Nocturnal hypertension and organ damage in dippers and nondippers

Cesare Cuspidi, Carla Sala, Cristiana Valerio, Francesca Negri, Giuseppe Mancia
American Journal of Hypertension 2012, 25 (8): 869-75

BACKGROUND: The relationship between high nocturnal blood pressure (BP), organ damage and the dipping/nondipping status is poorly defined. We investigated whether a consistent dipping/nondipping pattern defined on the basis of two 24-h ambulatory BP monitorings (ABPMs) is associated with subclinical organ damage in untreated hypertensive patients with elevated nighttime BP.

METHODS: All subjects underwent the following procedures: cardiac and carotid ultrasonography, 24-h urine collection for microalbuminuria (MA), and ABPM over two 24-h periods within 4 weeks. Nocturnal hypertension was defined according to current guidelines (i.e., nighttime systolic BP (SBP) ≥120 and/or diastolic BP ≥70 mm Hg) and nondipping status as an average reduction in SBP at night <10% compared with day-time values.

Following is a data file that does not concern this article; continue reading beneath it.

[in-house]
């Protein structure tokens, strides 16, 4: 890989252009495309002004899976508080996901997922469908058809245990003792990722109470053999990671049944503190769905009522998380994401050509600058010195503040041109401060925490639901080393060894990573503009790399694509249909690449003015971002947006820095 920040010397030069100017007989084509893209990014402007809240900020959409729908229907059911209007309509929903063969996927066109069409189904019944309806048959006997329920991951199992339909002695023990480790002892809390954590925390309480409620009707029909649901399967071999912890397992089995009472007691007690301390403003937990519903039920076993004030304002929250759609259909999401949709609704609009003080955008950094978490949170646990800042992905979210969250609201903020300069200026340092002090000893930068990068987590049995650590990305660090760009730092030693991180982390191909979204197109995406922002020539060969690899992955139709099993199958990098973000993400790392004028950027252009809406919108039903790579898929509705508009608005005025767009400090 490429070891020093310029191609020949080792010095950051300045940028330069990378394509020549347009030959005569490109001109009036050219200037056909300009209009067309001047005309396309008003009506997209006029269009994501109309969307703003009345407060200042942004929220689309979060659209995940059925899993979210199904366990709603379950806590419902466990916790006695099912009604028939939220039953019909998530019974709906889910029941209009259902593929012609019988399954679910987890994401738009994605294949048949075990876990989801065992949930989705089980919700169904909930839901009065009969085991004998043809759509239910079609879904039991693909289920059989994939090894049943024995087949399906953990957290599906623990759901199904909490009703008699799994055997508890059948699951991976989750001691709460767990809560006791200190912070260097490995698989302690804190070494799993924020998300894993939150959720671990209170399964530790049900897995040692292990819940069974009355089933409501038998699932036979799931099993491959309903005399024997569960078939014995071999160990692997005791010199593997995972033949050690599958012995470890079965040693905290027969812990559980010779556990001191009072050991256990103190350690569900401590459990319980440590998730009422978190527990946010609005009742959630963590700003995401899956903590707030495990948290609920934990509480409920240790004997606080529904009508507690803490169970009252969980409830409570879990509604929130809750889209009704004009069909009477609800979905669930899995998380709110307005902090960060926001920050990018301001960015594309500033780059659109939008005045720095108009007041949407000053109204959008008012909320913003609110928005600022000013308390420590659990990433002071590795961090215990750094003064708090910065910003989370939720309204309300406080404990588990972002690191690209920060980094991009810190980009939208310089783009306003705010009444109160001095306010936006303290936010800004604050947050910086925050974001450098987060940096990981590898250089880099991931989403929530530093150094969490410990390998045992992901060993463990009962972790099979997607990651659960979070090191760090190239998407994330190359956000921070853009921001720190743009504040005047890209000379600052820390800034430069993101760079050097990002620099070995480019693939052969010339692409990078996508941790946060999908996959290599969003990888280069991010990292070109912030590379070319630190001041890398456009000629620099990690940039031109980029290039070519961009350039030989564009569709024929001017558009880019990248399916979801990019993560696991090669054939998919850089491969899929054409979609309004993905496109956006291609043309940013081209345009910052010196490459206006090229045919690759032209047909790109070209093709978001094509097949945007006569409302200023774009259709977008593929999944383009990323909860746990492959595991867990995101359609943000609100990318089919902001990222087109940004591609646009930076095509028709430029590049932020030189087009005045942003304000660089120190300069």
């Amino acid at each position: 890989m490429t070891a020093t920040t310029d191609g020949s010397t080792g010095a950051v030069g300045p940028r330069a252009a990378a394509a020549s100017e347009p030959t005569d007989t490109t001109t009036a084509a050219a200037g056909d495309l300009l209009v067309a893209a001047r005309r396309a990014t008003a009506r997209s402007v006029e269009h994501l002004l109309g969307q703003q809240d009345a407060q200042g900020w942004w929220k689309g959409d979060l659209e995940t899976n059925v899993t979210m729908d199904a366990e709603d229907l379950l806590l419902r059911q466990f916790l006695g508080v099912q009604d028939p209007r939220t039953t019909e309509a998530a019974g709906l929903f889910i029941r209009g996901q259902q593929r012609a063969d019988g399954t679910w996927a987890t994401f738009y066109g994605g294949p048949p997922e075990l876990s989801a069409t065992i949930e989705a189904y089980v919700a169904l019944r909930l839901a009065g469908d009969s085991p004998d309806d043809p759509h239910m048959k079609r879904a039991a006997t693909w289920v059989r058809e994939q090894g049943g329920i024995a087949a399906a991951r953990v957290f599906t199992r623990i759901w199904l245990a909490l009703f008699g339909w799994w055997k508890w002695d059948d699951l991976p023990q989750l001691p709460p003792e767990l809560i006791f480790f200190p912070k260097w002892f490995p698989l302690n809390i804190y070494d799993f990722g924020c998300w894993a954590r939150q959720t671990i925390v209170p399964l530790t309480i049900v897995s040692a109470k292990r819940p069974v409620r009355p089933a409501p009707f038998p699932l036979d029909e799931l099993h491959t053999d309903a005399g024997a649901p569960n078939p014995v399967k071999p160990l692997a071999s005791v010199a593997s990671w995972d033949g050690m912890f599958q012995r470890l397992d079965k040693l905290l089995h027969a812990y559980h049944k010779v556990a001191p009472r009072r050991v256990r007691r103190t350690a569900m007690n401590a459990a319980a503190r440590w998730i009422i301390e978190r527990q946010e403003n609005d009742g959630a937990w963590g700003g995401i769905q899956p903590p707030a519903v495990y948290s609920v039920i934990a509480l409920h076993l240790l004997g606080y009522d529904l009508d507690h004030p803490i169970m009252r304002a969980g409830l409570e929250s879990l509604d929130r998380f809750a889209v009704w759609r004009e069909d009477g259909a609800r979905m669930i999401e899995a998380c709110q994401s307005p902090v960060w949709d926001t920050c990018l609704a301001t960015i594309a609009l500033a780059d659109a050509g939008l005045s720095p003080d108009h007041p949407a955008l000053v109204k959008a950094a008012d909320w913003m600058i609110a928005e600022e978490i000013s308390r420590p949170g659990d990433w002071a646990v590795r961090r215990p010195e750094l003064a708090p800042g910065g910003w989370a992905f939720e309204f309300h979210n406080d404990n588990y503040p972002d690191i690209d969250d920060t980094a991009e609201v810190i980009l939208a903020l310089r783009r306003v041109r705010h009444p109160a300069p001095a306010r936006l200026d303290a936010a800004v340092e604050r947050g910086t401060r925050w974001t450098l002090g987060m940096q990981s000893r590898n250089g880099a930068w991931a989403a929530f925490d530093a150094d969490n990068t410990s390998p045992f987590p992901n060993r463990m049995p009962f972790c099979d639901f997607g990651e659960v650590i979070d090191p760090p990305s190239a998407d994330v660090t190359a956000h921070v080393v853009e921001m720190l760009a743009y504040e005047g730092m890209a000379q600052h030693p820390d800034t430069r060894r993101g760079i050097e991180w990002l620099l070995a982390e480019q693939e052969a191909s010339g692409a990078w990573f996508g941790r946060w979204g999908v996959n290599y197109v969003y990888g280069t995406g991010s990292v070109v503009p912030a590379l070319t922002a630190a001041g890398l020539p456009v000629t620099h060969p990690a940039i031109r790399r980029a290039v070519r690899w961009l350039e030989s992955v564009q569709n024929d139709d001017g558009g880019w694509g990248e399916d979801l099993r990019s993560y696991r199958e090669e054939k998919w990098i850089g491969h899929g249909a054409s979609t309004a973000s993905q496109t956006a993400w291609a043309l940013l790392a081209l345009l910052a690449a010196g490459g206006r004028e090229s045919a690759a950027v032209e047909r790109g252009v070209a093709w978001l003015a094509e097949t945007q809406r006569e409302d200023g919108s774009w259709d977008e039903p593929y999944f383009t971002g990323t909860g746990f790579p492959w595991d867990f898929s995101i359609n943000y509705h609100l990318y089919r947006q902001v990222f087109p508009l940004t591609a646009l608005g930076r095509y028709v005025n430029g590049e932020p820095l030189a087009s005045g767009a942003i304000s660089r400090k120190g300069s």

RESULTS: Among 343 subjects, 199 were dippers and 144 nondippers. No differences were found in clinical variables, average 48-h BP, left ventricular mass, carotid intima-media (IM) and urinary albumin excretion between the groups. This was also the case for prevalence rates of left ventricular hypertrophy, carotid IM thickening or plaque and MA. Finally, no relationship was found between the markers of organ damage and BP fall at night.

CONCLUSIONS: In the presence of nocturnal hypertension, dippers have a similar subclinical cardiac and extra-cardiac organ damage as their nondipper counterparts. These data suggest that therapeutic strategies only addressing the nondipper pattern may be insufficient to protect hypertensive subjects against the dangerous effects of elevated nocturnal BP.American Journal of Hypertension, (2012); doi:10.1038/ajh.2012.49.

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